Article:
This post has been self-published on Youth Ki Awaaz by Shantanu Basrur. Just like them, anyone can publish on Youth Ki Awaaz.

A Zomato Employee Wrote A Blog Post. What It Says Will Shock You.

By Shantanu Basrur:

Note: The following piece has been written in response to this story on Scroll.

I’m not usually one to react to things written about Zomato in the media. After all, most reports these days seem to be based on hearsay, and often tell only one side of the story through clickbait-tinted glasses. But this particular piece on Scroll touched a nerve, which is why I’m doing something I’ve never done before: I’m responding. To the author, to the cynics, and to all those who believe everything they read on the internet and Twitter.

zomato fotor

The article conveniently ignores the bigger picture, skipping over important facts and doing some great ‘storytelling’ in a way that makes Zomato the devil. This has been happening so often of late, one would think we’d be used to it by now. So I’m just going to go ahead and present my point of view on Mr. Pizzati’s little story, one click-baity paragraph at a time.

  • The clickbait: “As soon as the going got really tough here in the city, so tough that people would miss a meal, the food service website Zomato, together with a group of local restaurants, announced that for every order customers made, it would offer a free extra meal, to be delivered to anyone stranded in the floods.”

The truth: What we were actually doing, is buying one meal for Chennai for every meal a customer bought for Chennai. Not for themselves. We did this by partnering with restaurants that offered to cook thousands of meals to be packed and sent to Chennai to be distributed to people stranded in the floods.

  • The clickbait: “Charity would be free meals for everyone stranded in the flood. Free. Not a way to keep business going in days when business would otherwise be completely halted. This idea sounds like communicating to the public: “Yes, we’re still open and if we don’t give a 50% discount we might get stuck with a lot of unsold produce and food here in our kitchens.”

The truth: Technically, not making a penny out of these meals for Chennai could qualify as charity. Except that we weren’t doing this as a ‘charitable contribution’. We have a huge platform, used by over 30 million people every month in India alone. What we did was use our platform to enable thousands of people to help, in a way they are already familiar with. Had it been just charity by Zomato, far fewer people would have gotten involved. You do the math on what would be more helpful — simply sending over money, or actually leveraging that platform to enable more people to help?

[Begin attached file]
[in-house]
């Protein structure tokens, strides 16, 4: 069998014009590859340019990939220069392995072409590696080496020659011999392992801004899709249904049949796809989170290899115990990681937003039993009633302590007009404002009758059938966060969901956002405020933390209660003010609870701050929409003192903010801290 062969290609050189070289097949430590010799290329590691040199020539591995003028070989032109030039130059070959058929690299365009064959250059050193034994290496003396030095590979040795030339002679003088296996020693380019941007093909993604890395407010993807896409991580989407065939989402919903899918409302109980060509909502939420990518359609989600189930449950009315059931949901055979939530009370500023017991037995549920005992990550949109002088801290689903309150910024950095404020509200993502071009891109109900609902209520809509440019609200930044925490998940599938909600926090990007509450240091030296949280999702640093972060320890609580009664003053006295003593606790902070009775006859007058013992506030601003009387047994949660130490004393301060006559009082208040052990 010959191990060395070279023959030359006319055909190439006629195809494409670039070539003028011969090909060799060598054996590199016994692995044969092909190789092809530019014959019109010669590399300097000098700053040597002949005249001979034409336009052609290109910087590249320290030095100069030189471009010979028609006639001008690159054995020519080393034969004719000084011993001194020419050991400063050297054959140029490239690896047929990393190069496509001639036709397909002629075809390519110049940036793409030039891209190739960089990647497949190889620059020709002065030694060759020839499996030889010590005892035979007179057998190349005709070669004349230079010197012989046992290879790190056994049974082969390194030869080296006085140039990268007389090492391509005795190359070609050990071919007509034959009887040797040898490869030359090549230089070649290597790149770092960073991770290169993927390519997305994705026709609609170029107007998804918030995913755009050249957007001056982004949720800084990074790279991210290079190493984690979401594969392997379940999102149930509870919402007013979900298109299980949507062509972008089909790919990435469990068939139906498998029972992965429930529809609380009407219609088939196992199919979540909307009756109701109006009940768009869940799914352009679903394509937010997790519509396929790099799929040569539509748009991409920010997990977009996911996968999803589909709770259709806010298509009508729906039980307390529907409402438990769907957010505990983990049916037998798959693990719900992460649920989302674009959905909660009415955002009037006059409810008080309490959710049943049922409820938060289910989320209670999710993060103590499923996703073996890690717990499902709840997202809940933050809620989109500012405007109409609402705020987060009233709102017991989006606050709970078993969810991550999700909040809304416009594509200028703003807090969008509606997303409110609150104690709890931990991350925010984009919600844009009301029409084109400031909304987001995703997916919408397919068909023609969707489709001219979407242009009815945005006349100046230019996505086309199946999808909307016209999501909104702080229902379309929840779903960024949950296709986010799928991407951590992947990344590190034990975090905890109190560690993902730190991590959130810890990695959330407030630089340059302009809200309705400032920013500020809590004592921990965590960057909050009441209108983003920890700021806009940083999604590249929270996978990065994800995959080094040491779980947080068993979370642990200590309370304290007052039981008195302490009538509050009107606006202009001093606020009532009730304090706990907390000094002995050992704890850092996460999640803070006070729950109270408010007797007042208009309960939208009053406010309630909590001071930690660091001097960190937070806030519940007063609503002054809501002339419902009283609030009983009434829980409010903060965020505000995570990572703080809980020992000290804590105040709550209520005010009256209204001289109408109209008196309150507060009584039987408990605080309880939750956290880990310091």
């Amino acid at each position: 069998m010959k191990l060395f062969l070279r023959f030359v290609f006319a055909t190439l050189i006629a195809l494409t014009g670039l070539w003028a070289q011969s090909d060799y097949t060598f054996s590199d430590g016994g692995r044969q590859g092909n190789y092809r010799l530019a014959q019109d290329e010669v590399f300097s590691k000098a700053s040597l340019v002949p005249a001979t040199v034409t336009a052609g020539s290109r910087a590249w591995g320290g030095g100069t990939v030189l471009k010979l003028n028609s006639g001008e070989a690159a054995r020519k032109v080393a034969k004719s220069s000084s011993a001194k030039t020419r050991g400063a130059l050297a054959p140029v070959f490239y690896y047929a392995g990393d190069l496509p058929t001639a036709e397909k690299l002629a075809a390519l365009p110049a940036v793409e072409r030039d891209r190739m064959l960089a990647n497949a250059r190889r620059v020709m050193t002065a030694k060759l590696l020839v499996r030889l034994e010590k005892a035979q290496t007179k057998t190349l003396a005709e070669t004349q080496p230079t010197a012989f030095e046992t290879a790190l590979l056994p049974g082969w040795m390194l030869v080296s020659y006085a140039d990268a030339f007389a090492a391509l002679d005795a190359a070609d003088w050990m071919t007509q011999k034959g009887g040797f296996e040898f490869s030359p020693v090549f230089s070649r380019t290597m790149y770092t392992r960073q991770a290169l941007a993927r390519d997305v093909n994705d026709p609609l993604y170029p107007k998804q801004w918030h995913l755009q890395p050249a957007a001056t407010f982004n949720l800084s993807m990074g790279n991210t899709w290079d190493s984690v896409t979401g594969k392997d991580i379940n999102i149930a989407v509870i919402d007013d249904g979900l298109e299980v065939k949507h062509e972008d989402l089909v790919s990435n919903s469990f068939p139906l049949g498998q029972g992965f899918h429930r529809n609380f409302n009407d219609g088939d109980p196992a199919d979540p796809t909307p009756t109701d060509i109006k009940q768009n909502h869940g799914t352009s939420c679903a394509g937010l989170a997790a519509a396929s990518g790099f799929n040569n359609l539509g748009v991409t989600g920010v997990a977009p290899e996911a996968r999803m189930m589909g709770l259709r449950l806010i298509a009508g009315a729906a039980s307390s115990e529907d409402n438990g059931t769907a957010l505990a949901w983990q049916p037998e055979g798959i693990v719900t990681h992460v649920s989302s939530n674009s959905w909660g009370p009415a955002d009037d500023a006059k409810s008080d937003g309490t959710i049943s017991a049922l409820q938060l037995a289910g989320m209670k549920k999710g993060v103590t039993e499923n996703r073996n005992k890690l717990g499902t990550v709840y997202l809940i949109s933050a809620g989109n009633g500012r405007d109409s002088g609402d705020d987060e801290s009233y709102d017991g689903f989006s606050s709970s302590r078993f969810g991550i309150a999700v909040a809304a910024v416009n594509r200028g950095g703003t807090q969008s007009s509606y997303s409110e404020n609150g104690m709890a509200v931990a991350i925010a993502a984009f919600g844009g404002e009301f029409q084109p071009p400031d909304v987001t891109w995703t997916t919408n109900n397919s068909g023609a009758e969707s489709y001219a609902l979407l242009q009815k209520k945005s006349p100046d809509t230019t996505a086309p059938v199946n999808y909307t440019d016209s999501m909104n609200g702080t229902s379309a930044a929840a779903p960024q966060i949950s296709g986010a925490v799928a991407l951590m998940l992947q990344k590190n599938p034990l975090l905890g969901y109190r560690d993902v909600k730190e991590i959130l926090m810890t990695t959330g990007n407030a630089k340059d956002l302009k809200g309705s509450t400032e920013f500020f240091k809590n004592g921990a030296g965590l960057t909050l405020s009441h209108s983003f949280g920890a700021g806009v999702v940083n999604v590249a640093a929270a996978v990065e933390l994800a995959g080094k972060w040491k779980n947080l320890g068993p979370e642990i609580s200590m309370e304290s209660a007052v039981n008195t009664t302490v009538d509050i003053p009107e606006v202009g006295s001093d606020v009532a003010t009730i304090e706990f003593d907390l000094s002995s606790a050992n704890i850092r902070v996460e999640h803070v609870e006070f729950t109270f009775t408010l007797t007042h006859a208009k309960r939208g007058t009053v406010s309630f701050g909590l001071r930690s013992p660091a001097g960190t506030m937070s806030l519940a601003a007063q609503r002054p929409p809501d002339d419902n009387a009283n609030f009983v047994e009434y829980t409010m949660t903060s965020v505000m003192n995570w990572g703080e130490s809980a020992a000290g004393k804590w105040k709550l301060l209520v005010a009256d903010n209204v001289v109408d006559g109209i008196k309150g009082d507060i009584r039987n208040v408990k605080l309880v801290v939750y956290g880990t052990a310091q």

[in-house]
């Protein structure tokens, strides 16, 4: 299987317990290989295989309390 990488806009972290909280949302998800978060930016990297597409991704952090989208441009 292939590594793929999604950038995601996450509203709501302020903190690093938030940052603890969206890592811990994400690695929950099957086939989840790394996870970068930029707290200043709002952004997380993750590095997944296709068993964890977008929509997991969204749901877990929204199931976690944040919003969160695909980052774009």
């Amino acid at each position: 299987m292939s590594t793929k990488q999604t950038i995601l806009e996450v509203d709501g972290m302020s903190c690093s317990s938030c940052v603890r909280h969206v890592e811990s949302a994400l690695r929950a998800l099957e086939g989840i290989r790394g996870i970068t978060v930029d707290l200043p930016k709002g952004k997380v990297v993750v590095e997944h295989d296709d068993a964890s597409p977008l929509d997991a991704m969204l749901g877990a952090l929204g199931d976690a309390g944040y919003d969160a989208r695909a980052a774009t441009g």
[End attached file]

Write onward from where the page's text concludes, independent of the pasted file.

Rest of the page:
• The clickbait: “It all got more suspect considering that Zomato decided to go back on its word one day later. Here’s what one report said: “Zomato halts ‘Meal for Flood relief’ service in Chennai.” The strapline added: “Zomato says it has decided to pause the programme to avoid its restaurant partners from getting overwhelmed.””

The truth: The page where one could buy meals for Chennai went live around noon on December the 2nd. By 9 pm that night, people had bought 55,000 meals for Chennai. Add to that the 55,000 we were also buying, and you get 110,000 meals to be cooked and distributed. By 10 restaurants. That’s 11,000 meals per restaurant. Eleven thousand. That can be pretty darn overwhelming, no? We had to temporarily close the window to ensure the restaurants would be able to keep up, and more importantly, to ensure we’d be able to distribute all those meals. At that point, we had just our Chennai team (20 people) and a couple more volunteers working on packing and distribution, and 110,000 meals is no small number. One tweet that was conveniently left out of the article was this one: